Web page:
Why England needs a champ

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English golf is in rude health, but we’re still waiting for another Major champion. TG investigates why we need to end the drought soon.

The world number one, five players in the top 20 at the turn of the year, 14 European Tour victories in 2011 and a third of the victorious 2010 Ryder Cup team at Celtic Manor; it’s fair to say that English golf is in good health, but there is one glaring omission. Despite the huge success of recent years, the fact remains that Nick Faldo was England’s last Major winner when claiming his third green jacket and sixth Major at the 1996 Masters. A total of 63 tournaments have passed since then, and while Englishmen have come close on a number of occasions no one has quite been able to get over the finish line and bring England the wealth of positives that come with what many consider to be the true measure of golfing success, Major victories.

Investment and development
“Funding from the government is all about participation,” says John Petrie, CEO of England Golf. “There would definitely be a lift in media coverage in the weeks following a Major win and the player would probably win BBC Sports Personality of the Year as well. You’d get a lot more profile for it and maybe one or two per cent more people might take up the game.”

When there are in the region of 750,000 golf club members in England and the Sports Marketing Survey says there are around three million regular golfers (people who play at least 12 times a year) in the country, a one per cent is significant. Petrie continues: “This could lead to more investment because when Sport England is making their decisions on funding for 2013-2017 this reflects the number of people who play the sport.

“In the current health sport plan, 2009-2013, Sport England has given £13 million between the English Golf Union, English Women’s Golf Association, PGA and Golf Foundation, as well as some administrative costs.

“We receive about £1.1 million a year, of which £700,000 goes into development. That money is channelled primarily down through the county golf partnerships and they conduct the activity at clubs.” Petrie provides a great example of how much extra money this grassroots development and a few extra members can bring into clubs.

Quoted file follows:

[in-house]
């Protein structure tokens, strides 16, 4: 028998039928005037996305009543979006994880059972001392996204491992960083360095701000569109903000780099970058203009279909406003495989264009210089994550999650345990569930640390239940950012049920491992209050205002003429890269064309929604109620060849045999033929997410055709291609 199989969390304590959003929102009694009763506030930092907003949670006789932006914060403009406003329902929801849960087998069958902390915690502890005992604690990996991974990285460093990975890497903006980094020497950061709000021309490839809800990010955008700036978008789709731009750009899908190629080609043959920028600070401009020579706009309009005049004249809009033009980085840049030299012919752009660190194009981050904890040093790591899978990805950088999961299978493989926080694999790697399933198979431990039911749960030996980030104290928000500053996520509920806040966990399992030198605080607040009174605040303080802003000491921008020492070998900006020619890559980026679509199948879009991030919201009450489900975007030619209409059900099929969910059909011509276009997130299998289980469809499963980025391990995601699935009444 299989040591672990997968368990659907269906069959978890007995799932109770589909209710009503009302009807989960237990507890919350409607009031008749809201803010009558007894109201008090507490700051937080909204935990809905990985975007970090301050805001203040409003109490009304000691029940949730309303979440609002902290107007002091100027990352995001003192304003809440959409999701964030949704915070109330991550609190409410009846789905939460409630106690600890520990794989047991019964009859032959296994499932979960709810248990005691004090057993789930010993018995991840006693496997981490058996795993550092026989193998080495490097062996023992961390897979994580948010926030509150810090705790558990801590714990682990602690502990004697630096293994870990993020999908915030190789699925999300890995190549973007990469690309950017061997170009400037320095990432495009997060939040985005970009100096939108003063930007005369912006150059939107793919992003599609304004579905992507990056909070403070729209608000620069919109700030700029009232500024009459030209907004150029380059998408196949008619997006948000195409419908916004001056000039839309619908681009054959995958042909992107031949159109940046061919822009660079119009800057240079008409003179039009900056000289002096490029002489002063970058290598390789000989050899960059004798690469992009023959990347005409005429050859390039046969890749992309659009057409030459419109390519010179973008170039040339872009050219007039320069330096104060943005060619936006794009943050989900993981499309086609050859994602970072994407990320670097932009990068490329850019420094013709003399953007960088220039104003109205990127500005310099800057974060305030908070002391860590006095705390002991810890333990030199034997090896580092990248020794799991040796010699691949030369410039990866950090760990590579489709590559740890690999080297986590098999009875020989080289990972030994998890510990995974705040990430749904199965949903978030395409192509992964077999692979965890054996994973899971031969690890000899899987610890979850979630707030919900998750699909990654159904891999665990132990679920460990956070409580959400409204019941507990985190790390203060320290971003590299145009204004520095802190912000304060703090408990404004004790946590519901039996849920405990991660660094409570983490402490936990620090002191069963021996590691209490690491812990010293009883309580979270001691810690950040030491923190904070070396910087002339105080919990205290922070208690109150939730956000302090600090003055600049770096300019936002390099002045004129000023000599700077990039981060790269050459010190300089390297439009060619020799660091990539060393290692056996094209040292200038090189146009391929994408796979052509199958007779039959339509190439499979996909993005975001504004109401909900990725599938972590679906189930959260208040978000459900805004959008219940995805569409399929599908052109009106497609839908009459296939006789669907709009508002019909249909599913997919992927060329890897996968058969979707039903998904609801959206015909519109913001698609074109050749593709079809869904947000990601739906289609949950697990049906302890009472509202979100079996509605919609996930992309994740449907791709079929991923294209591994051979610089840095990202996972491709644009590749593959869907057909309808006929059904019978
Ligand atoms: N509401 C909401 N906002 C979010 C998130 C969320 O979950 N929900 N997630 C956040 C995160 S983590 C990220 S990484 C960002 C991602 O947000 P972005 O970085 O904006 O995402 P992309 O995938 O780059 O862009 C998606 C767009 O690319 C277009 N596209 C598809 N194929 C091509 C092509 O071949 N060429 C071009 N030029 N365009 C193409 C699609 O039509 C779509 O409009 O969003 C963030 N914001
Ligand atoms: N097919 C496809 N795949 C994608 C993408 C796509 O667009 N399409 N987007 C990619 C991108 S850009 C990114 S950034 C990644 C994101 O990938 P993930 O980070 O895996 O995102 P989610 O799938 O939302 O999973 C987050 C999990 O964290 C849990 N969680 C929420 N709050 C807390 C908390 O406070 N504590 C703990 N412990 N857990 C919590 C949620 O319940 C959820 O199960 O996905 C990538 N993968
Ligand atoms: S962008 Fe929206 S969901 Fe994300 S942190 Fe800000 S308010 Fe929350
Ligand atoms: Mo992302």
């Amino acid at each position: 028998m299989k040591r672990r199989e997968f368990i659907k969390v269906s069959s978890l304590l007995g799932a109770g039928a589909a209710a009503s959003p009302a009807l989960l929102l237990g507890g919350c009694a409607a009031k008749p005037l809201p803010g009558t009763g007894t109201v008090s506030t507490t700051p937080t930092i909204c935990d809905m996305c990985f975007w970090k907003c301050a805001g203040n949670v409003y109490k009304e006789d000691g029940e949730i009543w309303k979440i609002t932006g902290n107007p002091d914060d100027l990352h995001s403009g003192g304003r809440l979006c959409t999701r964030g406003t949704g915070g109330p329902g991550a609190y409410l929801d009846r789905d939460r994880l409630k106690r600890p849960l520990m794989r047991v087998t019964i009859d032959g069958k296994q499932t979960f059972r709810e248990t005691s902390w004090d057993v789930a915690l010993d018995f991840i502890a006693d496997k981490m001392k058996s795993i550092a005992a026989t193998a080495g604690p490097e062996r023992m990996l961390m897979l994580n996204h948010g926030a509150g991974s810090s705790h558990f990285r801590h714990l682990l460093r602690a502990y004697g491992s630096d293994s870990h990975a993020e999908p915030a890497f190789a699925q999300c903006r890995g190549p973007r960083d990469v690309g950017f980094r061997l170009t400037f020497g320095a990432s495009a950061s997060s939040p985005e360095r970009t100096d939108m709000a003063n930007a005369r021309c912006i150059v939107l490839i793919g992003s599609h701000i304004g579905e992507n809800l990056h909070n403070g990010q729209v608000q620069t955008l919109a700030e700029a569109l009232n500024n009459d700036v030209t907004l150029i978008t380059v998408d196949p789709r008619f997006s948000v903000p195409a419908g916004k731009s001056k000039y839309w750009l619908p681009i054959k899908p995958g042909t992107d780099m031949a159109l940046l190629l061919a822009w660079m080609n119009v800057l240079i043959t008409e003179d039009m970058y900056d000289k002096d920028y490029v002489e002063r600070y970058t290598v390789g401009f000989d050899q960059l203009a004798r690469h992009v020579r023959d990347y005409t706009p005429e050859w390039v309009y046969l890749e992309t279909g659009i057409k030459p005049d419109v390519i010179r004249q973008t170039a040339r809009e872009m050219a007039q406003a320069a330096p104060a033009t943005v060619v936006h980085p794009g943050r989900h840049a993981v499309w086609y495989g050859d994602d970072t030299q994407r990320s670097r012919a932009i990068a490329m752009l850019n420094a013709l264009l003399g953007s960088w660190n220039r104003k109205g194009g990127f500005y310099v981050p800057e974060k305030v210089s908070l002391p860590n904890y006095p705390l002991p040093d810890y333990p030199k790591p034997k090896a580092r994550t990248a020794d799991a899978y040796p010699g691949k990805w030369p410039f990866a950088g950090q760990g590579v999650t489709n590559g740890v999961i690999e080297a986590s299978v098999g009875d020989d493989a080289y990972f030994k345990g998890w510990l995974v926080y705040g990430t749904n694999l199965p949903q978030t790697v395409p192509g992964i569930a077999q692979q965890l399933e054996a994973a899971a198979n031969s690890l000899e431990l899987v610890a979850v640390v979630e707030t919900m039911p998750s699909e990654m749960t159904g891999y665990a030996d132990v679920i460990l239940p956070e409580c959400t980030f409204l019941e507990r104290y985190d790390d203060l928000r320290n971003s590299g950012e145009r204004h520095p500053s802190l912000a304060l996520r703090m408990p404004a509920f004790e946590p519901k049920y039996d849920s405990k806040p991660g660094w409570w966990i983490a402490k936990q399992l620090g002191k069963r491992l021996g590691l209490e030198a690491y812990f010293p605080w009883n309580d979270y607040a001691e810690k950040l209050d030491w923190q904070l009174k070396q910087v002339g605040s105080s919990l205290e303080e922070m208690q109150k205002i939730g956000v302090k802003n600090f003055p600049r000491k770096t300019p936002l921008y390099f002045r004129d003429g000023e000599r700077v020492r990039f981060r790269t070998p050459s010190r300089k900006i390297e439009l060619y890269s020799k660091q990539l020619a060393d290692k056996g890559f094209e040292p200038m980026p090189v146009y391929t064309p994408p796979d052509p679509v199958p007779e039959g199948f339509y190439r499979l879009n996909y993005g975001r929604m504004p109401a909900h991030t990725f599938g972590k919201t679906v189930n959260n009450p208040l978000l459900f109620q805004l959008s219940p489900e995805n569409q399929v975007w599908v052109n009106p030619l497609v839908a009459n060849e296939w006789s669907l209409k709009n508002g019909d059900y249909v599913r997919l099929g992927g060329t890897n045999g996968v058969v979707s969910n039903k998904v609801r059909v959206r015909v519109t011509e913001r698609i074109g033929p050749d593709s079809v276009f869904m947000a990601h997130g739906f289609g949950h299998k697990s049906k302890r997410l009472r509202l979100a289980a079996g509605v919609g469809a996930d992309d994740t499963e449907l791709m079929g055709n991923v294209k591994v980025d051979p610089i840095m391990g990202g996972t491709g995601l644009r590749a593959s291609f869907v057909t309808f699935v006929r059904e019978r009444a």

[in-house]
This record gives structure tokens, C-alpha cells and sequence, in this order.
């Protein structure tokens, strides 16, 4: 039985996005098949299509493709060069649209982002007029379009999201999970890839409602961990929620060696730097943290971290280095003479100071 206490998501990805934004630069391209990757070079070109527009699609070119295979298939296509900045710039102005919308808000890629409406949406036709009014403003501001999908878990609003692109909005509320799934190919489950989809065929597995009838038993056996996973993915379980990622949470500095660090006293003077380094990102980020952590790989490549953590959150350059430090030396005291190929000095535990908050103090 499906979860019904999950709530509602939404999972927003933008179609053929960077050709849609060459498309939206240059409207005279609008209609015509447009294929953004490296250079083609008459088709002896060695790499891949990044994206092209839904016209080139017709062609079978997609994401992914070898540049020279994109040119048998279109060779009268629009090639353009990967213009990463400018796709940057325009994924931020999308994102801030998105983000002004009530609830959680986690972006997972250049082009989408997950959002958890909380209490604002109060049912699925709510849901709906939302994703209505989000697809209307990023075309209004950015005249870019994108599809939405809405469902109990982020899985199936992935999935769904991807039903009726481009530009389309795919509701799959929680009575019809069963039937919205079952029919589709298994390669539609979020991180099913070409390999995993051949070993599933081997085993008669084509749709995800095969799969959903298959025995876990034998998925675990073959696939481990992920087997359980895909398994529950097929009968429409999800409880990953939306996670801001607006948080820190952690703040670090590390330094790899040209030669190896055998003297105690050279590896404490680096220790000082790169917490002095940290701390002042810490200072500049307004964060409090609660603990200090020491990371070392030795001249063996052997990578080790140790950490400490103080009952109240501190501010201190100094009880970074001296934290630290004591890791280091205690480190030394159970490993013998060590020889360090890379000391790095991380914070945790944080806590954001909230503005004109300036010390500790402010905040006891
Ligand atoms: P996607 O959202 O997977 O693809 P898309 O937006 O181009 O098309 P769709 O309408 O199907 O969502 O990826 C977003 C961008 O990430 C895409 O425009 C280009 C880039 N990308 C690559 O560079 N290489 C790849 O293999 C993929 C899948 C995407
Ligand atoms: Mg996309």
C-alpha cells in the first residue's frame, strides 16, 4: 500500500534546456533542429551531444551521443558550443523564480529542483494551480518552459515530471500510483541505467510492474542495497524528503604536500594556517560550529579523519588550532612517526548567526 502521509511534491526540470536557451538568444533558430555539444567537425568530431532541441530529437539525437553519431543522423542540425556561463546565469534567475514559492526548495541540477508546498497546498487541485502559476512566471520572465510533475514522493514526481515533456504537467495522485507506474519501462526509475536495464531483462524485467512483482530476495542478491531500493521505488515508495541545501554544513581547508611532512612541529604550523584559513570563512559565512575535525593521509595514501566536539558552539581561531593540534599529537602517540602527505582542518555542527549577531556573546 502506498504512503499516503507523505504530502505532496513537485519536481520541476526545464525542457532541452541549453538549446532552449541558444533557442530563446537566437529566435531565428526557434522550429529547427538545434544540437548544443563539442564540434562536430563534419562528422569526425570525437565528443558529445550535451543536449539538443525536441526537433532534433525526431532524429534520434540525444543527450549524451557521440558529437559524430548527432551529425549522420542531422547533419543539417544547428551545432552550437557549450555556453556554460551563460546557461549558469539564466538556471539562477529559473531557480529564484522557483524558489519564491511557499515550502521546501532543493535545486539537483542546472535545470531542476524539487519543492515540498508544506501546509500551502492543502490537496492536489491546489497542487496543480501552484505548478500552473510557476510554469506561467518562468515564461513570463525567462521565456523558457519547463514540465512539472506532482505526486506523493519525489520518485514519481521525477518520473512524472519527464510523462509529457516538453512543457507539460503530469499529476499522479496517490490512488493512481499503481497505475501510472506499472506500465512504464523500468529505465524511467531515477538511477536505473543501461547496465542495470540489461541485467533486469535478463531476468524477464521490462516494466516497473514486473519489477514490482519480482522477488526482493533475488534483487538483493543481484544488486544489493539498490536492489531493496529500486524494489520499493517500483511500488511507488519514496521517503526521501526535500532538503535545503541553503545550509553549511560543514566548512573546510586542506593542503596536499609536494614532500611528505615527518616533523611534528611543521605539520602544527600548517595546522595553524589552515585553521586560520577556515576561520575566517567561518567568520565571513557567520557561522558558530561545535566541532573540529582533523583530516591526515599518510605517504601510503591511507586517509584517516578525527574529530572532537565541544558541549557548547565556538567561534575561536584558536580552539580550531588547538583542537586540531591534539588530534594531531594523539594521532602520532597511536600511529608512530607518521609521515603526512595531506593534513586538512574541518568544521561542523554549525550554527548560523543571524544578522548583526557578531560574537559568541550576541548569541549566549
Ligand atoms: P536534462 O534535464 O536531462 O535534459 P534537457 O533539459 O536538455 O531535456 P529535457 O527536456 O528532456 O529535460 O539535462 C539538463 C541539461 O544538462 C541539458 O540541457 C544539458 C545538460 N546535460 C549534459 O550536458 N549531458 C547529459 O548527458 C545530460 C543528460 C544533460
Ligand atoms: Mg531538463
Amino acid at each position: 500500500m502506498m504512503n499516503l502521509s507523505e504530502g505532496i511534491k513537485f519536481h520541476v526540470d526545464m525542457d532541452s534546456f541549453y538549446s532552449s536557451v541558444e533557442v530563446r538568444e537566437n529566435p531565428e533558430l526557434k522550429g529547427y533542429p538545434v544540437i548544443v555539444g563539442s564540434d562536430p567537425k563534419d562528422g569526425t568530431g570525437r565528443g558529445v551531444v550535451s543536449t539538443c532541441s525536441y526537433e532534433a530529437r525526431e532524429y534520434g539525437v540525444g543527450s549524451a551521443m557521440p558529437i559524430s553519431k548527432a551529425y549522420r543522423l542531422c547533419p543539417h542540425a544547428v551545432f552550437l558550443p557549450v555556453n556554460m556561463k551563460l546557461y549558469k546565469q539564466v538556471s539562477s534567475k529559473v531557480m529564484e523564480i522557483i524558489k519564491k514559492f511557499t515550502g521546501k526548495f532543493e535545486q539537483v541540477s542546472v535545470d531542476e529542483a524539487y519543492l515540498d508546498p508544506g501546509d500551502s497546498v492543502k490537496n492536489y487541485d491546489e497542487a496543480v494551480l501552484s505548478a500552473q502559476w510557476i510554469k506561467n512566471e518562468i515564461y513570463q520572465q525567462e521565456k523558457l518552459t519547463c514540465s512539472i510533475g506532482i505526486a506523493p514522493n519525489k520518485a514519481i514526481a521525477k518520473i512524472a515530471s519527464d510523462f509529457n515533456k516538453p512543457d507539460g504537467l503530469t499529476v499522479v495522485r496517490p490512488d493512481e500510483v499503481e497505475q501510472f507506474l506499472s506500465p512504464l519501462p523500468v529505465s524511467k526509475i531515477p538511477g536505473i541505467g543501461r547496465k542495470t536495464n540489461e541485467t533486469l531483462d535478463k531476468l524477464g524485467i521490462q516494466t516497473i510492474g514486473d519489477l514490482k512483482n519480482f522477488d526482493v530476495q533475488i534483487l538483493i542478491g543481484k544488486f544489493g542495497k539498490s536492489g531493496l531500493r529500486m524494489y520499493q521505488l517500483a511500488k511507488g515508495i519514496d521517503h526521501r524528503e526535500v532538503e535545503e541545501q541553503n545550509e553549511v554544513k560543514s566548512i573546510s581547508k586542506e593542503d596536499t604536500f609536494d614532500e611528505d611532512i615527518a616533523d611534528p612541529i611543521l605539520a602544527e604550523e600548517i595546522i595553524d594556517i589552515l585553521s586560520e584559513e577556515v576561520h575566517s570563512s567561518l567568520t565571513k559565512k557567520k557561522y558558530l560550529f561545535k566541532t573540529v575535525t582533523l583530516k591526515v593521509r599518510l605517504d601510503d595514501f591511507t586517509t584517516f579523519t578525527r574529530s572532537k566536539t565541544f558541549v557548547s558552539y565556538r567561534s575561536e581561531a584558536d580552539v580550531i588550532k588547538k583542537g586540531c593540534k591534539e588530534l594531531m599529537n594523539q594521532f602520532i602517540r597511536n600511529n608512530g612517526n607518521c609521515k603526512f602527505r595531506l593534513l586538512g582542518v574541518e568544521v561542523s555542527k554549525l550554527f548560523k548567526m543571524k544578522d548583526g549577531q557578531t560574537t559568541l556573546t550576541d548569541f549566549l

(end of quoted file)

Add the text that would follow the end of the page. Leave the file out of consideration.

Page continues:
“From April 1 to September 31 last year, 36,083 people (all new to the game) were directly involved in golf development activity at club level, an increase of 94 per cent on the same period in 2010. “As a direct result of the activity in that period there were 926 new golf club memberships. At an average club membership fee, that amounts to £880,000 of additional revenue.”

The last Scottish Major champion is a great example of how much good the right winner can do for a country. Duncan Weir, Executive Direct – Working for Golf, The R&A, explains: “Paul Lawrie winning The Open at Carnoustie in 1999 might not have made a huge difference to golf in Scotland at that time but the Foundation that he set up five years ago has made a massive difference.

“The profile of his foundation wouldn’t have been as high had he not won a Major and it therefore might not have been such an attractive proposition to sponsors. Now, Paul Lawrie is sponsoring the Scottish Boys Championship, making him the first Tour player in history to directly sponsor a Scottish Golf Union Championship.

“All of that has come about as a result of him winning The Open. A lot of children have been introduced to golf and met Paul Lawrie because he won a Major.”

We need only look towards Northern Ireland to see proof that a Major winner or three can make a real difference at governmental level, with significant knock-on effects.

“Across the board we’ve found that the level of interest in golf has dramatically risen since Graeme McDowell’s win and latterly Rory McIlroy and Darren Clarke,” says Kevin Stevens, General Secretary of the Ulster Branch of the GUI. “It’s shot Northern Ireland to prominence. “It’s massive for us because golf is now a priority sport and that has brought the investment to bring the Irish Open to Royal Portrush this year. Without the three guys winning golf just wouldn’t be such a high-profile sport at government level and you wouldn’t get the positive spin-offs.